I recently wrote about Alexa here on the blog, so I won't repeat all those takes again, but with Amazon reporting that the single most popular item on Amazon.com this holiday shopping season was its Echo Dotdevice, it seems certain that tens of millions of US households will be experimenting, learning, and becoming familiar with the power of voice-activated tech in 2018. These tens of millions of folks are also your employees, using your workplace tools and tech, and will begin to press for more and better voice capable tech at work. No doubt.

    3. Probably the obvious take on these two devices, their design, and how they make the user feel, but here it is. More is not better with UX and with tech in general. Better is better. I know the tendency, especially with workplace technology is to continue to add features, functions, processes, and in our example, buttons to the solution in order to cast the widest possible net. Tech providers are guilty of this, but so are organizations that issue 846 page RFPs for a Performance Management solution evaluation. And so many of the tech providers respond, especially for a large, Fortune 100 size customer, to add whatever features and functions that the customer claims they 'need'. This cycle spins and repeats over time, and that is how you end up with the 59 button Spectrum remote. Let's hope in 2018 both providers and customers alike will think a little harder about what they really need to get done, how their tools should support them and not overwhelm them, and provide employees with the simplest solutions possible that enable their success at work.

    Happy holiday week. Hope you are staying warm!

    Monday
    Dec042017

    Alexa, what do I need to get done today?

    High, probably at the top of the list of 'Cool things I acquired in 2017 list' is the Amazon Echo, powered by Amazon's 'Alexa' platform.

    I talk to Alexa every single day. In fact, I probably spent more time with Alexa than anyone else this year. I probably ought to think about what that means. Anyway, back to the point. The single feature I use and enjoy the most is the 'Flash Briefing' or short news and information update that can be configured to have Alexa (via a slew of independently created 'skills' or sources), to give me a tailored, personalized update of news, sports, weather, meetings, and other updates that are meaningful to me. I probably use this feature two or three times a day. I know, I am weird. But I have become so hooked and almost dependent on Alexa that I even bought a second Echo device for the second floor of my house, so that Alexa and I would never be too far apart. Wow, that is really weird. But (again) back to the point.

    Last week Amazon announced the formal launch of the 'Alexa for Business' platform, that will enable organizations who place Alexa-enabled Echo devices in their offices, lobbies, and conference rooms to centrally administer these devices, provision user access to these devices, enable both public and private/custom skills to these devices, and finally, (and perhaps most interestingly), allow employees to access private/custom/proprietary skills on their personal Echo devices at home.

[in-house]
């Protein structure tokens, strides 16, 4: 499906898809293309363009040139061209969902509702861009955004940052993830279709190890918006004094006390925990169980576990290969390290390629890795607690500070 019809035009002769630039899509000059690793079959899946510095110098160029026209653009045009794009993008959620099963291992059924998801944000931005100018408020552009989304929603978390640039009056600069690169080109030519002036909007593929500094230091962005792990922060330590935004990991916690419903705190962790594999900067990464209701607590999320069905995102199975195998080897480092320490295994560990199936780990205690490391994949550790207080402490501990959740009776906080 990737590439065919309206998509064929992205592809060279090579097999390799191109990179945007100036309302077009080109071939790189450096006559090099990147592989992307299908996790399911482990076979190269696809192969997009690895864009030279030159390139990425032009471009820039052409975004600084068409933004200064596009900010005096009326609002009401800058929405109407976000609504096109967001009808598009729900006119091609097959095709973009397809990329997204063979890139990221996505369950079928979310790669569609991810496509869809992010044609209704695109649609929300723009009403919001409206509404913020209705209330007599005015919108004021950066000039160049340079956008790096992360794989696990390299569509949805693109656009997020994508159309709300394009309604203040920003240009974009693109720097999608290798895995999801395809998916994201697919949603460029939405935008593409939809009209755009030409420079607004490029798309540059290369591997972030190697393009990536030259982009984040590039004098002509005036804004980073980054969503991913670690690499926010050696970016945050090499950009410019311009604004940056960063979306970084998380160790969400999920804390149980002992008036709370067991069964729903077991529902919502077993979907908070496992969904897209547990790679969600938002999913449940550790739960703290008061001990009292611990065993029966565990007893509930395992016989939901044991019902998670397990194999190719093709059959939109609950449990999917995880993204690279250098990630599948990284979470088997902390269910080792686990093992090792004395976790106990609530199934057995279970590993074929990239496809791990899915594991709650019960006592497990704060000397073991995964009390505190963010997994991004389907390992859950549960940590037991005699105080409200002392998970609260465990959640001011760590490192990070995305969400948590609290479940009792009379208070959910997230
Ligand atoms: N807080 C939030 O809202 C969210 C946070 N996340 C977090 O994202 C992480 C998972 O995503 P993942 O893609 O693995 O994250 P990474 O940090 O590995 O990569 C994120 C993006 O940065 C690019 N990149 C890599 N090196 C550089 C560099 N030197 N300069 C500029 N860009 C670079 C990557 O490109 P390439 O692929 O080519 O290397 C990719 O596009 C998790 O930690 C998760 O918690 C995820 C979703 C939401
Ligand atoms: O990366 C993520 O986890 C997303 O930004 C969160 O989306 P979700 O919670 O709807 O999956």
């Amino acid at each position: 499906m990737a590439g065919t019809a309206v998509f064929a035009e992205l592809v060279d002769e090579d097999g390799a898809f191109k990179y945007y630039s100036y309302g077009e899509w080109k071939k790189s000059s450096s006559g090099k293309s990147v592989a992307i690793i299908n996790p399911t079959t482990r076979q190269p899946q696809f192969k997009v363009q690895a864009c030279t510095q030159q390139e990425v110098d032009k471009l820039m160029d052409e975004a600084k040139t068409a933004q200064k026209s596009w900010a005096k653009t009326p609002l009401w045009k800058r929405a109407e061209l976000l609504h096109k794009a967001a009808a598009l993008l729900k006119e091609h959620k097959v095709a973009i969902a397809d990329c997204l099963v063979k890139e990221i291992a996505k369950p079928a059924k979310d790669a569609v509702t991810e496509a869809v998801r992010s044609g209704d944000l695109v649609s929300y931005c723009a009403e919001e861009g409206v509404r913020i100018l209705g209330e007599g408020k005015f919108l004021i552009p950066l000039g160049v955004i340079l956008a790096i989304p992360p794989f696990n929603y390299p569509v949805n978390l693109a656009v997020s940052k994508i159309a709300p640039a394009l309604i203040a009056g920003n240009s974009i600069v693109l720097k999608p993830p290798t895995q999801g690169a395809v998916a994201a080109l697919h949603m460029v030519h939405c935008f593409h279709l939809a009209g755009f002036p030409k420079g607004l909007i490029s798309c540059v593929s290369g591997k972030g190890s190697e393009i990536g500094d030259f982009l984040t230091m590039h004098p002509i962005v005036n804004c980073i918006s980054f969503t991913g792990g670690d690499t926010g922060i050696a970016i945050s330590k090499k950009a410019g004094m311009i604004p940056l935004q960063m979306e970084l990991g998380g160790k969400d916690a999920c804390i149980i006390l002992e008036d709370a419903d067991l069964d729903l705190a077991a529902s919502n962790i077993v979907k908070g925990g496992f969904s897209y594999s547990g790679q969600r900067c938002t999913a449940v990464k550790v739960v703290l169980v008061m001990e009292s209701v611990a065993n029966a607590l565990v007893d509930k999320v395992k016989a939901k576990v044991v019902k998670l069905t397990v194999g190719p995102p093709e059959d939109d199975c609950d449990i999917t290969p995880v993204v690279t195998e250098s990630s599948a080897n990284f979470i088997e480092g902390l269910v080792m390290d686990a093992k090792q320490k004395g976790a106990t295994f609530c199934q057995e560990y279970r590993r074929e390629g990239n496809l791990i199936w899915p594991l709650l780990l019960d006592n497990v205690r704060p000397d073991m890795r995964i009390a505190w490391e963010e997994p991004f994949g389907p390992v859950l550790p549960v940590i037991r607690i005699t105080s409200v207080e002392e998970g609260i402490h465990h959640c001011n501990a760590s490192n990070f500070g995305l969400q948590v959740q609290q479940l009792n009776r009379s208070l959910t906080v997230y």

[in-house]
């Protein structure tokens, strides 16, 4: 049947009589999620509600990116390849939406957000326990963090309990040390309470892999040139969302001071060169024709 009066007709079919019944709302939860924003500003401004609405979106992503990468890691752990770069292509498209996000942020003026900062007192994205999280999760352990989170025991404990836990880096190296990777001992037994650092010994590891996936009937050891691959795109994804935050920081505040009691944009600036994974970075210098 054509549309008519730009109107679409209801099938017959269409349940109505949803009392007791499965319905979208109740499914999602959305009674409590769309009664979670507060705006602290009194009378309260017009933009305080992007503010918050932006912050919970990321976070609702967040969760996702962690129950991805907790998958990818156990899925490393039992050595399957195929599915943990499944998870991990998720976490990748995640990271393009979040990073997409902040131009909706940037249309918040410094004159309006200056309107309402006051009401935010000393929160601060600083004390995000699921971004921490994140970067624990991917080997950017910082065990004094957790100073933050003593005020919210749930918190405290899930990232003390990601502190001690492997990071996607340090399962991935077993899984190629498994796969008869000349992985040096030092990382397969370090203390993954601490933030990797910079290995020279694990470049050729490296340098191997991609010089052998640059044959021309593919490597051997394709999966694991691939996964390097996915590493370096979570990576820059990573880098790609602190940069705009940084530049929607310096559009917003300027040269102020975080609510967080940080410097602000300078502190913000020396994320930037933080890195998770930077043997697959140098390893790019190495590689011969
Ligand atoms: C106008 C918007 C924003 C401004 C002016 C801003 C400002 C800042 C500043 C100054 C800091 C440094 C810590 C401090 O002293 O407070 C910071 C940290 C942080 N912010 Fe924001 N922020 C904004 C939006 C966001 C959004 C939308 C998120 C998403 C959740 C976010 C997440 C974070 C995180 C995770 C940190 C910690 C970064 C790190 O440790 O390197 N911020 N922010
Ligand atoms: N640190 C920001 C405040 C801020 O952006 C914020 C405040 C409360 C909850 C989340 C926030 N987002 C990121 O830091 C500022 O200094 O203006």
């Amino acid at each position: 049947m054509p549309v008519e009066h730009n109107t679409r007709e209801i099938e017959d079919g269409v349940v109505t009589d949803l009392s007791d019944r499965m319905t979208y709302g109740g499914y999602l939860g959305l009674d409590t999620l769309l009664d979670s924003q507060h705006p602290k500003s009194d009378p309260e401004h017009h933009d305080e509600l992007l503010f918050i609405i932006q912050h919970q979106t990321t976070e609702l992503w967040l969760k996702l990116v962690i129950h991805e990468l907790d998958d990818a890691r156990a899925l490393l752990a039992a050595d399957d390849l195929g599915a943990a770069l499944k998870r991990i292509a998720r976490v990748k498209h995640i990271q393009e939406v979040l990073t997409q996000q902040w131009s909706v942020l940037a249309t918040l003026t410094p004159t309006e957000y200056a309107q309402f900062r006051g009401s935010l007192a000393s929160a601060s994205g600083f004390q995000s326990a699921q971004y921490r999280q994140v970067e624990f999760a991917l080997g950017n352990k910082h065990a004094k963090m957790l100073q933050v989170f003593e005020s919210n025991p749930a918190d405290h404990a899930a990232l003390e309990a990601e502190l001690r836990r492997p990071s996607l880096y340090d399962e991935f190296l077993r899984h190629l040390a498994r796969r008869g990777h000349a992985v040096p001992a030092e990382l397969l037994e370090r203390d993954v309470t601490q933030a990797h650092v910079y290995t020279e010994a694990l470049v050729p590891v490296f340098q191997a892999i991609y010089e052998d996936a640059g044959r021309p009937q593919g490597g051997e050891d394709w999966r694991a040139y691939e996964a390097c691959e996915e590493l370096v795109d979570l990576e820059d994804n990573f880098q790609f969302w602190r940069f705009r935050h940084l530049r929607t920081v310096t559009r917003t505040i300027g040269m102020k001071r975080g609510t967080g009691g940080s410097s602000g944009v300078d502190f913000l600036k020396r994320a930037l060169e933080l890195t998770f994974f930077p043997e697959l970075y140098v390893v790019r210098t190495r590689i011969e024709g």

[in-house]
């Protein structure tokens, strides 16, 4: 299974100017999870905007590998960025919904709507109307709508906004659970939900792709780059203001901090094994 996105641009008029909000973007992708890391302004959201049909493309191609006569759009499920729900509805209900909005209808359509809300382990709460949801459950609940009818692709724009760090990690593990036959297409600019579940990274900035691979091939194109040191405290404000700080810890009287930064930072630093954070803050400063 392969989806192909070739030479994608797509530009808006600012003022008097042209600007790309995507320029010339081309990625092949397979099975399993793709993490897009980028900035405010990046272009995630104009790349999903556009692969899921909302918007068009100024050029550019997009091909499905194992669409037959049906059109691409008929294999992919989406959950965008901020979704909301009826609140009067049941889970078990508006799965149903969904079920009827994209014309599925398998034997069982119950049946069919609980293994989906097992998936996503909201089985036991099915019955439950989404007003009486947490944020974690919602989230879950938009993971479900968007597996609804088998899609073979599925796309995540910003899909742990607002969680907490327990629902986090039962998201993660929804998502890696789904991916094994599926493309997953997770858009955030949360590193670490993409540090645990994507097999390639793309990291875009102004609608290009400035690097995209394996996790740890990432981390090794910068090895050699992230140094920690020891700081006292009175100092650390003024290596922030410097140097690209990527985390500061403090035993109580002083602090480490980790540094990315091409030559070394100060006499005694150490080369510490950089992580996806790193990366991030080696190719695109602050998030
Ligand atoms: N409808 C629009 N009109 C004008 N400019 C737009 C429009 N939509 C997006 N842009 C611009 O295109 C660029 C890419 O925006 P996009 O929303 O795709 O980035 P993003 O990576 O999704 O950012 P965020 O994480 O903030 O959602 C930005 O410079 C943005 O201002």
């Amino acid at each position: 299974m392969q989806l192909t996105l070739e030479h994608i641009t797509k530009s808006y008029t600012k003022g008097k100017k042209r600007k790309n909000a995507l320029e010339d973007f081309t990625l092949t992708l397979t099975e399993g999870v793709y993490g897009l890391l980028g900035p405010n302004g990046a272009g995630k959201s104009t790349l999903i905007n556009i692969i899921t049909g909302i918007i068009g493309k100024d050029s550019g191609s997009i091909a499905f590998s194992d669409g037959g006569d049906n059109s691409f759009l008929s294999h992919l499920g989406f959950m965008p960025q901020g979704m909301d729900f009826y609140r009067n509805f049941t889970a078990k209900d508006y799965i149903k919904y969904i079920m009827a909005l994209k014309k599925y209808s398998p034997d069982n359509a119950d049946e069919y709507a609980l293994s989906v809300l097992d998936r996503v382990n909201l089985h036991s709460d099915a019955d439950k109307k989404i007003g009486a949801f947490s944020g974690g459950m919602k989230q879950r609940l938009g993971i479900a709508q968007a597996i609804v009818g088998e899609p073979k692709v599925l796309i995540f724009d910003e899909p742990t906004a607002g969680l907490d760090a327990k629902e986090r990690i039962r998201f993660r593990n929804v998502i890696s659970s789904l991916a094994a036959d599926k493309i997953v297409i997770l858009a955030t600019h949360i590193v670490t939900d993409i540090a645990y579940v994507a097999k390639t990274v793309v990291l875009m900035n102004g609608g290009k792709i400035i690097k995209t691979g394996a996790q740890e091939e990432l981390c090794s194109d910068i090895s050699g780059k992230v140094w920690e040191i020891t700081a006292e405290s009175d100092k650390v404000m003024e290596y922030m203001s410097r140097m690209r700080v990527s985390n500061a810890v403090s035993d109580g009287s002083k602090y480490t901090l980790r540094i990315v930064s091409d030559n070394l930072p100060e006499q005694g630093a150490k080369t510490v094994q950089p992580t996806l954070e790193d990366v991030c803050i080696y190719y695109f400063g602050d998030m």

Think about walking into a conference room and simply stating 'Alexa, start the meeting' to have Alexa fire up the connected A/V in the room, call the conference bridge number, provide the authentication to the conference call provider, and send out a notification to everyone on the meeting invite that the call/meeting has started. Really cool, (especially if you are as sick as me as having to enter about 27 numbers and codes to kick off a conference call), and according to the early Alexa for Business release documentation, really easy to set up.

    In addition to the meeting management stuff, Alexa for Business will be able to perform in a business/office setting the same kinds of tasks that millions of people are using Alexa for at home - controlling smart lights and equipment, getting Flash Briefings, setting reminders, managing To-Do lists, and even performing basic calendaring. I ask Alexa 'What's my next meeting? all the time.

      

    These use cases are all pretty cool, and are easily translated to workplace contexts as they are all simple and pretty straightforward. But do not underestimate how cool it would be to have Alexa lay out your day, your meetings, and your important 'To-dos' in a simple summary at the start of the day.

    But what is potentially more interesting is that Amazon has created a Skills developer kit and a set of APIs to enable solution providers, (like your HRIS provider), and individual organizations to create custom skills to enable Alexa-type access to things like sales reports, employee schedules, business travel itineraries, or even and update on the slate of candidates you have to interview for your open position on that day.

    It is not at all a stretch to expect that very soon, some if not most of the major HCM solution providers will begin to offer at least some support for Alexa for Business skills, as (and this is just like we saw with smartphones and tablets), as more and more employees adopt and begin to use these devices at home, they will want to use them for work. And also 'at home / for work' if that makes sense.

    If I were an HR/Talent pro thinking about or evaluating some new HR Tech tools I would definitely ask the providers that are vying for my business what/if any plans they have to incorporate Alexa, or voice UX more generally, into their technology and supported processes. 

    Because it is only a matter of time until your CEO or your Head of Sales comes to you to ask 'Why can't I do, (insert something they like/need to do here) on my Echo?'

    Happy Monday. Have a great week!